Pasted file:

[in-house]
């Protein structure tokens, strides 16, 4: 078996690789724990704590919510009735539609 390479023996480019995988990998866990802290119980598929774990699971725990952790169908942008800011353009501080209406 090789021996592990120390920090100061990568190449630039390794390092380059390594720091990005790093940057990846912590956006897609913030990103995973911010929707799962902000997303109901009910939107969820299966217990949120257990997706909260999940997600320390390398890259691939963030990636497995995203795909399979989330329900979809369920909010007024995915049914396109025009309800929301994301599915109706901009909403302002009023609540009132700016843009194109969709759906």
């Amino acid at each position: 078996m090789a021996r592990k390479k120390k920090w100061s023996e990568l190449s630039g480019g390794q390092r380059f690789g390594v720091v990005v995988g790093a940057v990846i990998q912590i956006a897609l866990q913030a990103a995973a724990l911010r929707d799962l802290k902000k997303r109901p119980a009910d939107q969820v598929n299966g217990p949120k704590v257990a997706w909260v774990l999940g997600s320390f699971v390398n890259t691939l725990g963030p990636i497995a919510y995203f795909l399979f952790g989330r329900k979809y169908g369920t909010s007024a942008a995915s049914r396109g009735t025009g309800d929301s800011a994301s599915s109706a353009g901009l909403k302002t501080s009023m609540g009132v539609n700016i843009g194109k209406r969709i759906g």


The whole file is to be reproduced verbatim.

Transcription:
[in-house]
């Protein structure tokens, strides 16, 4: 078996690789724990704590919510009735539609 390479023996480019995988990998866990802290119980598929774990699971725990952790169908942008800011353009501080209406 090789021996592990120390920090100061990568190449630039390794390092380059390594720091990005790093940057990846912590956006897609913030990103995973911010929707799962902000997303109901009910939107969820299966217990949120257990997706909260999940997600320390390398890259691939963030990636497995995203795909399979989330329900979809369920909010007024995915049914396109025009309800929301994301599915109706901009909403302002009023609540009132700016843009194109969709759906």
């Amino acid at each position: 078996m090789a021996r592990k390479k120390k920090w100061s023996e990568l190449s630039g480019g390794q390092r380059f690789g390594v720091v990005v995988g790093a940057v990846i990998q912590i956006a897609l866990q913030a990103a995973a724990l911010r929707d799962l802290k902000k997303r109901p119980a009910d939107q969820v598929n299966g217990p949120k704590v257990a997706w909260v774990l999940g997600s320390f699971v390398n890259t691939l725990g963030p990636i497995a919510y995203f795909l399979f952790g989330r329900k979809y169908g369920t909010s007024a942008a995915s049914r396109g009735t025009g309800d929301s800011a994301s599915s109706a353009g901009l909403k302002t501080s009023m609540g009132v539609n700016i843009g194109k209406r969709i759906g």